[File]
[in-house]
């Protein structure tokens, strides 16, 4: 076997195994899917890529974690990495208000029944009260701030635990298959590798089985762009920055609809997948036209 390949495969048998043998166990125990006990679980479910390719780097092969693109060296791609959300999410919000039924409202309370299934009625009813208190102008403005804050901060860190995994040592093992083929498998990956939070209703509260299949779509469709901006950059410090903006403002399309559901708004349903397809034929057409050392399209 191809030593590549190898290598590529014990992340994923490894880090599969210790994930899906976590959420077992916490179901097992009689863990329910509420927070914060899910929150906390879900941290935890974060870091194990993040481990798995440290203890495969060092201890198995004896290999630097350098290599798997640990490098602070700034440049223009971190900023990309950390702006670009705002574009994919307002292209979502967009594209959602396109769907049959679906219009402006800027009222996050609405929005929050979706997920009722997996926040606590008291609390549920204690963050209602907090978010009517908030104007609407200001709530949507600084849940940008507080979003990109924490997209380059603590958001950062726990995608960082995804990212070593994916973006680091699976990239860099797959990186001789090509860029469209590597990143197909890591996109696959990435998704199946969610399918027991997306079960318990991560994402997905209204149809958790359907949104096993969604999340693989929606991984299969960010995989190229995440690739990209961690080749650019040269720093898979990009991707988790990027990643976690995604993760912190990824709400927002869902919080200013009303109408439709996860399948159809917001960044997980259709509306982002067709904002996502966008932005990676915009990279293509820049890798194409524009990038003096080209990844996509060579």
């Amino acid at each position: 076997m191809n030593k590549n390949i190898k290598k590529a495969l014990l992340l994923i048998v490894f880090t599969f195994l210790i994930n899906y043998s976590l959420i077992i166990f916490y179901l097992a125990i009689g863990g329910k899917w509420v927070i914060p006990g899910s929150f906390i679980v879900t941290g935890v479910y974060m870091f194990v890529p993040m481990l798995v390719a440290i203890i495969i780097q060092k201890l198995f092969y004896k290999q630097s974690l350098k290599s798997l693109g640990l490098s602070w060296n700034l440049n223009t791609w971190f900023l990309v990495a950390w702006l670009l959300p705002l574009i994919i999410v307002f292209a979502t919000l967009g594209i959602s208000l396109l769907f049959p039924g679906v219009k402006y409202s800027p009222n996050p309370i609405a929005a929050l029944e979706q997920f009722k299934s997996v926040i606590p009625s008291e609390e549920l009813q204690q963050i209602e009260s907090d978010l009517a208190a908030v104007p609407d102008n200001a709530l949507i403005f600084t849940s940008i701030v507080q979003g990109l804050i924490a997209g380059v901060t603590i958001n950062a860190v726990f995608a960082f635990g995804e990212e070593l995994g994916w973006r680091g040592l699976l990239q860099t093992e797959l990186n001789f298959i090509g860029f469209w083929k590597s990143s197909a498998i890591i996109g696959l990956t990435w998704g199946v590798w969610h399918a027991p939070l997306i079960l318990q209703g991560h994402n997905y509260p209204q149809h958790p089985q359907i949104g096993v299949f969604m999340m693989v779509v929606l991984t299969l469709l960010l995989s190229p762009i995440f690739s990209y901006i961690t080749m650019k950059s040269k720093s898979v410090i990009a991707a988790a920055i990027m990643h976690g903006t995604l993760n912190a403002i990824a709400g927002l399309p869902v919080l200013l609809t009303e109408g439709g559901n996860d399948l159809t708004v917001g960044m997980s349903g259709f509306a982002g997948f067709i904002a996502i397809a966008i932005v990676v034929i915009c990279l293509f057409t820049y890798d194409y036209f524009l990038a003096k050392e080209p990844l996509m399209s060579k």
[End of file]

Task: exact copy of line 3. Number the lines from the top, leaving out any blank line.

């Amino acid at each position: 076997m191809n030593k590549n390949i190898k290598k590529a495969l014990l992340l994923i048998v490894f880090t599969f195994l210790i994930n899906y043998s976590l959420i077992i166990f916490y179901l097992a125990i009689g863990g329910k899917w509420v927070i914060p006990g899910s929150f906390i679980v879900t941290g935890v479910y974060m870091f194990v890529p993040m481990l798995v390719a440290i203890i495969i780097q060092k201890l198995f092969y004896k290999q630097s974690l350098k290599s798997l693109g640990l490098s602070w060296n700034l440049n223009t791609w971190f900023l990309v990495a950390w702006l670009l959300p705002l574009i994919i999410v307002f292209a979502t919000l967009g594209i959602s208000l396109l769907f049959p039924g679906v219009k402006y409202s800027p009222n996050p309370i609405a929005a929050l029944e979706q997920f009722k299934s997996v926040i606590p009625s008291e609390e549920l009813q204690q963050i209602e009260s907090d978010l009517a208190a908030v104007p609407d102008n200001a709530l949507i403005f600084t849940s940008i701030v507080q979003g990109l804050i924490a997209g380059v901060t603590i958001n950062a860190v726990f995608a960082f635990g995804e990212e070593l995994g994916w973006r680091g040592l699976l990239q860099t093992e797959l990186n001789f298959i090509g860029f469209w083929k590597s990143s197909a498998i890591i996109g696959l990956t990435w998704g199946v590798w969610h399918a027991p939070l997306i079960l318990q209703g991560h994402n997905y509260p209204q149809h958790p089985q359907i949104g096993v299949f969604m999340m693989v779509v929606l991984t299969l469709l960010l995989s190229p762009i995440f690739s990209y901006i961690t080749m650019k950059s040269k720093s898979v410090i990009a991707a988790a920055i990027m990643h976690g903006t995604l993760n912190a403002i990824a709400g927002l399309p869902v919080l200013l609809t009303e109408g439709g559901n996860d399948l159809t708004v917001g960044m997980s349903g259709f509306a982002g997948f067709i904002a996502i397809a966008i932005v990676v034929i915009c990279l293509f057409t820049y890798d194409y036209f524009l990038a003096k050392e080209p990844l996509m399209s060579k």